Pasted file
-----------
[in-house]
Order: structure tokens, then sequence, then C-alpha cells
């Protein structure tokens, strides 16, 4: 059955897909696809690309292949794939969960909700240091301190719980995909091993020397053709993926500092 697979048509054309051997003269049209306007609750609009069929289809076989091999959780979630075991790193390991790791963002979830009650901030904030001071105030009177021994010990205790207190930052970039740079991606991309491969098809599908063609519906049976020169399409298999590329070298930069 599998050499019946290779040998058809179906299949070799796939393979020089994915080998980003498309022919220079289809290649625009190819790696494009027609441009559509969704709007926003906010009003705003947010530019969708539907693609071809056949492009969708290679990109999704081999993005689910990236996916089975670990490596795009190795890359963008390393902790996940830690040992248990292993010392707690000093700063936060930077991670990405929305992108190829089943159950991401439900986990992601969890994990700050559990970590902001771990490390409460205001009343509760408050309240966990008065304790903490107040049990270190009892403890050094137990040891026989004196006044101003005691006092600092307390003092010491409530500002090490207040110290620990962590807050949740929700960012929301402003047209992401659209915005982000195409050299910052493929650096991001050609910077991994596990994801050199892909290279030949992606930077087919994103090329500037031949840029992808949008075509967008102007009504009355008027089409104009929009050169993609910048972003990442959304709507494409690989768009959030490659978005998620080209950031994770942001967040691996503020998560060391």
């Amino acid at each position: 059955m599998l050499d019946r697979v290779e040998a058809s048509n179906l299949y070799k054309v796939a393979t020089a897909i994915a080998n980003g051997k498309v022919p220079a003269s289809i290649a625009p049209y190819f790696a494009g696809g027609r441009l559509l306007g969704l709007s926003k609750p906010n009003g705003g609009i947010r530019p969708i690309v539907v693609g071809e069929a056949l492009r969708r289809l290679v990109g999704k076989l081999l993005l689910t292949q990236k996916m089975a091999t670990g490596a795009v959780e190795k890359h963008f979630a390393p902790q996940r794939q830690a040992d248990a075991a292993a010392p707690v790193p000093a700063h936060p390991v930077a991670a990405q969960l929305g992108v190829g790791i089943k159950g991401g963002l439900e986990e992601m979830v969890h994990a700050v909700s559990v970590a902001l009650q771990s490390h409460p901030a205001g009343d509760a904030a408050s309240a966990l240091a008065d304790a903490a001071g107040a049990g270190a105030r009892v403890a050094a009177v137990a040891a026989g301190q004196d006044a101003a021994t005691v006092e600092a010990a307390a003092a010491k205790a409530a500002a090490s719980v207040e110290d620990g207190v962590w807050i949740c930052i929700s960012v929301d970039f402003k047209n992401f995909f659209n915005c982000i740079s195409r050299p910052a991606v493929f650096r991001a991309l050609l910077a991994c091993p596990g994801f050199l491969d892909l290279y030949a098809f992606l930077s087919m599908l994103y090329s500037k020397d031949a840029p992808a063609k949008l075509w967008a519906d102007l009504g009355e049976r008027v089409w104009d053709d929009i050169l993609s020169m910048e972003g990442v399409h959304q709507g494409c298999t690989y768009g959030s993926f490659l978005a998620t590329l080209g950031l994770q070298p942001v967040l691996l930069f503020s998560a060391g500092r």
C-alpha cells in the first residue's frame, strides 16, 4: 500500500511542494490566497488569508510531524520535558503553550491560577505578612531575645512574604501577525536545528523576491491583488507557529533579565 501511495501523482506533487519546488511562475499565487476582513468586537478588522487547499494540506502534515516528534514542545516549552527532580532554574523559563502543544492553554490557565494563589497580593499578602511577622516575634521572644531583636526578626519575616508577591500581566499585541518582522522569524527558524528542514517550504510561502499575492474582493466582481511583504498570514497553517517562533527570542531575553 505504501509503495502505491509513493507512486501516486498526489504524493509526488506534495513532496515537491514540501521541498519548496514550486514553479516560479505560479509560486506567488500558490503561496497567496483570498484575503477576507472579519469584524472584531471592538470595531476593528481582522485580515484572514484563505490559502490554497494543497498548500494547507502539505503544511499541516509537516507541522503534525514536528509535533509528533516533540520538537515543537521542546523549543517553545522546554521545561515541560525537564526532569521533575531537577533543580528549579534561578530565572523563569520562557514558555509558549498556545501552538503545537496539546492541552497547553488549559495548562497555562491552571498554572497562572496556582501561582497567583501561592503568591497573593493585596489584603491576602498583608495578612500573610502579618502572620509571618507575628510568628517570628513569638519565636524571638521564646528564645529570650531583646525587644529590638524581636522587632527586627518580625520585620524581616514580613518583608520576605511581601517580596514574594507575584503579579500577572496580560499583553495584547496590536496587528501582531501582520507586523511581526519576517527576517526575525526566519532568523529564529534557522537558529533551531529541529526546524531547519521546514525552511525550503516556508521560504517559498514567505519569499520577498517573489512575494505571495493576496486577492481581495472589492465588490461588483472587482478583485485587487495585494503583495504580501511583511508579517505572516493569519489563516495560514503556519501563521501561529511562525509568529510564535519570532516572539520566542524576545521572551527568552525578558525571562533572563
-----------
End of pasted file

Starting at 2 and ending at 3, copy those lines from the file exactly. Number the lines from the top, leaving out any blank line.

Order: structure tokens, then sequence, then C-alpha cells
């Protein structure tokens, strides 16, 4: 059955897909696809690309292949794939969960909700240091301190719980995909091993020397053709993926500092 697979048509054309051997003269049209306007609750609009069929289809076989091999959780979630075991790193390991790791963002979830009650901030904030001071105030009177021994010990205790207190930052970039740079991606991309491969098809599908063609519906049976020169399409298999590329070298930069 599998050499019946290779040998058809179906299949070799796939393979020089994915080998980003498309022919220079289809290649625009190819790696494009027609441009559509969704709007926003906010009003705003947010530019969708539907693609071809056949492009969708290679990109999704081999993005689910990236996916089975670990490596795009190795890359963008390393902790996940830690040992248990292993010392707690000093700063936060930077991670990405929305992108190829089943159950991401439900986990992601969890994990700050559990970590902001771990490390409460205001009343509760408050309240966990008065304790903490107040049990270190009892403890050094137990040891026989004196006044101003005691006092600092307390003092010491409530500002090490207040110290620990962590807050949740929700960012929301402003047209992401659209915005982000195409050299910052493929650096991001050609910077991994596990994801050199892909290279030949992606930077087919994103090329500037031949840029992808949008075509967008102007009504009355008027089409104009929009050169993609910048972003990442959304709507494409690989768009959030490659978005998620080209950031994770942001967040691996503020998560060391």